These Are All The Important Tips For Baking Perfect Cookies
Baking cookies can be a beginner baker's favorite recipe. These are usually no-fail recipes that bolster the confidence of a new baker. To make cookie baking even easier, there are some important tips that you need to know or even didn't know were important in making a successful cookie.
Here's what you need to pay attention to:
1 Know when to preheat your oven.
You might see this as the first step or you might see it later on in the recipe. No matter where it is, you need to know when the right time is to preheat your oven.
If it's stated as the first step, do it then before doing anything else. If it's not the first step, you will need to read the recipe to understand when you should preheat your oven. You can generally gauge the timing of preheating your oven when the directions state to bake the prepared cookie dough. However, you might actually be late and need to wait at least 20 minutes if there is no need to chill the dough prior to baking a batch. If you do need to chill the dough for an hour or more, you won't need to preheat the oven just yet.
So, unless the recipe requires you to set aside the dough in the refrigerator to chill or otherwise be baked at a later time, preheat your oven as your first step before proceeding to making the cookie dough.
2 Start warm before chilling.
You'll see these words indicated immediately in the ingredients list of many cookie recipes: "at room temperature" or "softened". These tagged-on words aren't optional, but rather an important part of how to make the recipe work.
When ingredients are warmed enough to become softened, it's easier to work with and the ingredients are much more inclined to hold onto the air that's being whipped into the ingredients. Warm or room temperature egg whites whip better and faster than cold egg whites. Softened butter is easier to cream with sugar than cold, hard butter.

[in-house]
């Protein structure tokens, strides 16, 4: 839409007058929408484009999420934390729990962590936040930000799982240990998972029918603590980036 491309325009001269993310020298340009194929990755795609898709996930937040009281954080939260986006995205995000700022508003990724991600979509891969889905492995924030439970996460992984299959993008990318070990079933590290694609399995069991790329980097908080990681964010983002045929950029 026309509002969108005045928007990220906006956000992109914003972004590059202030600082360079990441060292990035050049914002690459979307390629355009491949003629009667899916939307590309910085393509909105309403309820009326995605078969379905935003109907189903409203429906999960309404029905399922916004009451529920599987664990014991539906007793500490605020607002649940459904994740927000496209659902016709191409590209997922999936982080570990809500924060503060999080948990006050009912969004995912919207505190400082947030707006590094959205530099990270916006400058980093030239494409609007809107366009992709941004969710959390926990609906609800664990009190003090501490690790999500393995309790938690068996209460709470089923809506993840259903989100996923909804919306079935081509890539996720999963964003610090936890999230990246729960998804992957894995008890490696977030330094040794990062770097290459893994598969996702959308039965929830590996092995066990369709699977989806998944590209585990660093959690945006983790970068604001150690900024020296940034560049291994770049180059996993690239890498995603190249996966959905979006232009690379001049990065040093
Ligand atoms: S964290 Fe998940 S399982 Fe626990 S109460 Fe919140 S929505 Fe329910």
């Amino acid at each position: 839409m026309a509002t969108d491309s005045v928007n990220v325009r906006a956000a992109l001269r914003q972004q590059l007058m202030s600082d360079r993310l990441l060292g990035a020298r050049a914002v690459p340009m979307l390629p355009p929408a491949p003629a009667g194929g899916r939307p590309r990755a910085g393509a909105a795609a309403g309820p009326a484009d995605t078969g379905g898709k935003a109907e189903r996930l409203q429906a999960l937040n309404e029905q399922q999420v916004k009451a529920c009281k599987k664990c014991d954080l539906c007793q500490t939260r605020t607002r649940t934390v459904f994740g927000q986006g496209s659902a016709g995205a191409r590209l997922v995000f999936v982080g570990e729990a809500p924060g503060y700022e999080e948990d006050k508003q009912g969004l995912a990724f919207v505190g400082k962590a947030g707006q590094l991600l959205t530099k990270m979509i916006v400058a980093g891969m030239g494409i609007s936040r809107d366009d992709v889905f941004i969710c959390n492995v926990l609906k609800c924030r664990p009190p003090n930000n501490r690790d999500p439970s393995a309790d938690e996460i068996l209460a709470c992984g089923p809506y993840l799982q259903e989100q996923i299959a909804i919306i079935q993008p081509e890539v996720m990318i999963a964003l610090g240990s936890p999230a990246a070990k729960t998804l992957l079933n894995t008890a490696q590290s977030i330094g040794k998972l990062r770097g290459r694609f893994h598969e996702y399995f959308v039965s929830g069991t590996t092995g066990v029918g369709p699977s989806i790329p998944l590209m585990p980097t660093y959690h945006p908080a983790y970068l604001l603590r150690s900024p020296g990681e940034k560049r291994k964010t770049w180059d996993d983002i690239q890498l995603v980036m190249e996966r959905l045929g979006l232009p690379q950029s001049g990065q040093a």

If you need to chill the dough, here's a pro tip: you'll find it's easier to portion it out before chilling.
3 Use large eggs.
You might notice that not all recipes indicate the size of the eggs. This can be confusing for the cook and especially the baker since eggs actually do come in a range of sizes. A small egg will after all weigh less than a large egg, and this weight difference actually matters when you're baking where it can mean the difference between a wet dough and a dry one. For example, if you use a small egg for a recipe that actually needs a large one, you will have less egg to help moisten, bind, or whip up to make your batter rise enough. It might make your version of the recipe fail.
Unless indicated otherwise, large eggs are actually the standard size of eggs used in most baking recipes.
4 Use parchment paper then reuse it.
Whether you are ready to bake the cookie dough balls you had chilling in the refrigerator or are ready to drop cookie dough on to your cookie sheets, we suggest you place parchment on your baking sheet.
This may sound wasteful but it's for a few good reasons: it makes it easy to clean up afterward and it prevents the cookie from both over-browning and spreading too much even if it wasn't chilled first. Plus, parchment paper is actually reusable for the entire batch of cookies you'll bake. You don't need a fresh sheet. Until you're done baking or the parchment paper remains becomes worn out, whichever comes first, you can resuse it.
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